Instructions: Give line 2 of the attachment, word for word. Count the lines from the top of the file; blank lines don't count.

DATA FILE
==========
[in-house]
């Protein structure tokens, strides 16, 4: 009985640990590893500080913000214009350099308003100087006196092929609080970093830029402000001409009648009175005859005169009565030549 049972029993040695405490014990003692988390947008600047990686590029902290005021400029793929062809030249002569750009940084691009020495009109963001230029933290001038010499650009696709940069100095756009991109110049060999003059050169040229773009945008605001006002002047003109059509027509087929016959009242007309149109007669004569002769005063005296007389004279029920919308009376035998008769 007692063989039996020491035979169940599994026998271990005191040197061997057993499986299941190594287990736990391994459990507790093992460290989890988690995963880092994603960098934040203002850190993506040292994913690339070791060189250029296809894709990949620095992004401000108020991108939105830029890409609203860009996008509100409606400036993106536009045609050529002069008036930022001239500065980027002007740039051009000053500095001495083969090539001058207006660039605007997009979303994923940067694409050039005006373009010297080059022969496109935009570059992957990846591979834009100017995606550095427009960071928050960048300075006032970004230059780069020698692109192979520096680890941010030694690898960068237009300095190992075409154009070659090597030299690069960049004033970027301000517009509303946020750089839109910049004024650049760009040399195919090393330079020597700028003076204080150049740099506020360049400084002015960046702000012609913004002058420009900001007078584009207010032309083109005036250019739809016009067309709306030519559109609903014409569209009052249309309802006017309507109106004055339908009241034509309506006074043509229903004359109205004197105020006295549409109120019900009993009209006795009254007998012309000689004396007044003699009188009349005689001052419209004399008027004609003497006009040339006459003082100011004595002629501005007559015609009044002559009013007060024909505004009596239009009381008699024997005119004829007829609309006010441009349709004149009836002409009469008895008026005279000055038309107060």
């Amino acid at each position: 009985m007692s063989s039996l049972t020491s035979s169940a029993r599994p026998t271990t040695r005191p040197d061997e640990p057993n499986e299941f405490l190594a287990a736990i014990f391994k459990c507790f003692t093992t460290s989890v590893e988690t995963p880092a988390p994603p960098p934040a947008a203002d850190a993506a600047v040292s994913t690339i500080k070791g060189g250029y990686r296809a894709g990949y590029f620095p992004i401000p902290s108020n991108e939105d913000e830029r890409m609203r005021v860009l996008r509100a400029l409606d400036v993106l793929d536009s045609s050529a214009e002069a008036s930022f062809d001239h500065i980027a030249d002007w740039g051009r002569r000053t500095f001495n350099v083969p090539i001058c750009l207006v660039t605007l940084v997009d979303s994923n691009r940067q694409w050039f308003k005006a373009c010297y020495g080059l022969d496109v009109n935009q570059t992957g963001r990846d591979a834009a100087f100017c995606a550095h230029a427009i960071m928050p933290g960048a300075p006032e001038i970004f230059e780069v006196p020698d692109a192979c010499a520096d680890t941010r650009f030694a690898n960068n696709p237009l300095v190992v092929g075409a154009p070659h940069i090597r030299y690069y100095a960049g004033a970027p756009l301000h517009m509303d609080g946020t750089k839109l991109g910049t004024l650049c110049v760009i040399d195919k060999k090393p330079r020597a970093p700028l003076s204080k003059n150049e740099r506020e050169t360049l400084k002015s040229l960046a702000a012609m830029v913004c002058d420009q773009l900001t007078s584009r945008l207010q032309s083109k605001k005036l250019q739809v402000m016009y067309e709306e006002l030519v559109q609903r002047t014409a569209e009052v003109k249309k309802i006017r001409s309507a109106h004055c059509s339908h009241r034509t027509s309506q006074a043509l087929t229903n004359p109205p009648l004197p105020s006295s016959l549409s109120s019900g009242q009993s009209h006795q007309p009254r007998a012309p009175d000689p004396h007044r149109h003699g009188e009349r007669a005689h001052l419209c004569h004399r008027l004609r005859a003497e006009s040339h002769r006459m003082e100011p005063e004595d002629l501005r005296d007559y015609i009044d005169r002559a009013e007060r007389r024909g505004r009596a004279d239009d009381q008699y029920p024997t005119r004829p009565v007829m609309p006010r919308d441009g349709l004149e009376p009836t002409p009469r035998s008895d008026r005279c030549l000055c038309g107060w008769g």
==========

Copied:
């Protein structure tokens, strides 16, 4: 009985640990590893500080913000214009350099308003100087006196092929609080970093830029402000001409009648009175005859005169009565030549 049972029993040695405490014990003692988390947008600047990686590029902290005021400029793929062809030249002569750009940084691009020495009109963001230029933290001038010499650009696709940069100095756009991109110049060999003059050169040229773009945008605001006002002047003109059509027509087929016959009242007309149109007669004569002769005063005296007389004279029920919308009376035998008769 007692063989039996020491035979169940599994026998271990005191040197061997057993499986299941190594287990736990391994459990507790093992460290989890988690995963880092994603960098934040203002850190993506040292994913690339070791060189250029296809894709990949620095992004401000108020991108939105830029890409609203860009996008509100409606400036993106536009045609050529002069008036930022001239500065980027002007740039051009000053500095001495083969090539001058207006660039605007997009979303994923940067694409050039005006373009010297080059022969496109935009570059992957990846591979834009100017995606550095427009960071928050960048300075006032970004230059780069020698692109192979520096680890941010030694690898960068237009300095190992075409154009070659090597030299690069960049004033970027301000517009509303946020750089839109910049004024650049760009040399195919090393330079020597700028003076204080150049740099506020360049400084002015960046702000012609913004002058420009900001007078584009207010032309083109005036250019739809016009067309709306030519559109609903014409569209009052249309309802006017309507109106004055339908009241034509309506006074043509229903004359109205004197105020006295549409109120019900009993009209006795009254007998012309000689004396007044003699009188009349005689001052419209004399008027004609003497006009040339006459003082100011004595002629501005007559015609009044002559009013007060024909505004009596239009009381008699024997005119004829007829609309006010441009349709004149009836002409009469008895008026005279000055038309107060």